Don’t call them ‘Cobblers’. A cordwainer is a shoemaker, a cobbler was actually forbidden by statute from working with new leather. His purview was restricted to repairing a cordwainer’s work after it failed. The Worshipful Company of Cordwainers controlled all aspects of the manufacture of new shoes.
Whence came the name? For that, we go straight to the horse’s mouth, as usual…
“Those who worked with the finest leather were called Cordwainers because their material came from Cordoba in Spain. They developed a soft, durable goatskin leather known as Cordwain – the very finest leather available – importation of which contributed to the growing prosperity of London. Over a period of time, those who processed the leather formed their own guilds. The shoemakers, however, retained the name of ‘Cordwainer’.” – From their site: http://www.cordwainers.org
And carving wood is something I understand completely.
First things first, I had a chat via email with Francis Classe, historical cordwainer extraordinaire and all around nice guy. He’s been very helpful and supportive all along, providing not only advice, but photos and links to things he’d written as well as books of historical shoe making. Francis works with modern wooden lasts that he modifies for a period shape.
I like woodworking and I have some carving tools that haven’t been taken for a spin in far too long, so we’re going to make our own. (This is not to be confused with the fact that I have a size twelve foot and couldn’t easily find a modern last to modify. Nope! Not at all.)
Seriously though, I shake my fist as these hobbit feet on a regular basis.
Seriously, I had to get out the big sketchbook to even trace around them. I know people with larger feet than mine and I tell you now I don’t want to make shoes for any of them.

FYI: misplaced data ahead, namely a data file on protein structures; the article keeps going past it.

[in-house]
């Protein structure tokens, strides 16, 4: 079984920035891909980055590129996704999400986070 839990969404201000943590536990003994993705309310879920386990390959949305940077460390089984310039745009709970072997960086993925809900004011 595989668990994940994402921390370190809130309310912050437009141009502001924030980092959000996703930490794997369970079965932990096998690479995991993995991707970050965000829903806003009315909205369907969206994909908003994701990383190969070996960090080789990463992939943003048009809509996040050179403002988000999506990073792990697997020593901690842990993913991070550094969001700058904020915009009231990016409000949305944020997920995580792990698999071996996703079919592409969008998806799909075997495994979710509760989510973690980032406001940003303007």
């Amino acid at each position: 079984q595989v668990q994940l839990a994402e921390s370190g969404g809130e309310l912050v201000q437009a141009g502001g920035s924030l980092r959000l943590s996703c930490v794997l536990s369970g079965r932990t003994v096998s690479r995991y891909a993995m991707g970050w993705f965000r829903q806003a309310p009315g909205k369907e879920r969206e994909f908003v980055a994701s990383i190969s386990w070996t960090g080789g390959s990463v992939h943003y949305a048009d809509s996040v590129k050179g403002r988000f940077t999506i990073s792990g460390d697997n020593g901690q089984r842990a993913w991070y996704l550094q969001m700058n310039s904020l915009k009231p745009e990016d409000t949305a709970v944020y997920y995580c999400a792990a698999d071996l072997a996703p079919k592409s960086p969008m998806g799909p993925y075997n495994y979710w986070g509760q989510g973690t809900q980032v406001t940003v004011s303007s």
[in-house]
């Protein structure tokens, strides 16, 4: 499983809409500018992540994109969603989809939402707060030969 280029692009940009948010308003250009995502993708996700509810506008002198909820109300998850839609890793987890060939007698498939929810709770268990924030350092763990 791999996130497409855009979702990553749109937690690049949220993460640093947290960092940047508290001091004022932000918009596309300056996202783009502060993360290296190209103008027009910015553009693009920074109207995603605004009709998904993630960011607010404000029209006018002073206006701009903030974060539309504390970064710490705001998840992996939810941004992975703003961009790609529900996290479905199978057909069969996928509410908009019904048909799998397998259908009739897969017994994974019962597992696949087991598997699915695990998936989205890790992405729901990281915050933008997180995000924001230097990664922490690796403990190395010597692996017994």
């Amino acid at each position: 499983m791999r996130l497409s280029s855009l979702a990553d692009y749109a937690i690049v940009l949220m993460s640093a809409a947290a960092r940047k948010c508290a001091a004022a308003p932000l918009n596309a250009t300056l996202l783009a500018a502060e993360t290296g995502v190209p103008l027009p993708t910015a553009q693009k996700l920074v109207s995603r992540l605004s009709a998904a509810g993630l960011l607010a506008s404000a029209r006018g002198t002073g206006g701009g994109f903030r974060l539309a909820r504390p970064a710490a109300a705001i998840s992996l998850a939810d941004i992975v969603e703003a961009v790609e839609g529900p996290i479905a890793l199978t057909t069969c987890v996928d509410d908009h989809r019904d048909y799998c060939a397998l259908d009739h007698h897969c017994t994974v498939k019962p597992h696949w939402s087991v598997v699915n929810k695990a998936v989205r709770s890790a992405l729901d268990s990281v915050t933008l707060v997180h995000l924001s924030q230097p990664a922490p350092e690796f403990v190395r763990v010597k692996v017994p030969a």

The lastmakers weren’t a proper guild in their own right, so I’ll be going through this pretty fast and hopefully we’ll get it in one. Essentially I’ll be using a lifetime of carving experience to sculpt something approximating my foot. Then I’ll do it again with the other foot.
Deviation(s) from Period Techniques: Near as I can tell, the standard practice for last makers in the period is much the same as now. Hardwoods (preferably beech) are cut to a rough shape using something called a ‘stock knife’ which aren’t easily obtained in the United States. A stock knife is a large blade with a handle on one end and a hook on the other. I’ll append a video at the bottom of this post of an experienced clogmaker using one.
The hook is secured to an eyebolt in the table as a fulcrum to form a 2nd class lever. I couldn’t find one and don’t have the werewithal to make one, also I’ll be using scraps of pine since this doesn’t have to survive the ages, just the one project. If I like doing this and want to do it again, I’ll make another out of a hardwood. In the meantime: pine.
Because my feet are deep and wide, I glued up a some chunks of 2 x 6 I had lying around and transferred my traced outline of my foot to the wood, trying to avoid knots and grain funkiness. Or at least use the grain funkiness to my advantage.
Working in all three dimensions means more cuts and switching through a series of chisels and working top and bottom. According to Francis, unlike modern lasts, period lasts tended to be flat-bottomed since heels hadn’t really become a Thing yet.
At this point, it’s time to switch to a gouge because it’s easier to create and follow curves with a gouge than it is with a bench chisel…
Most of the waste is removed, time to get to the final shaping.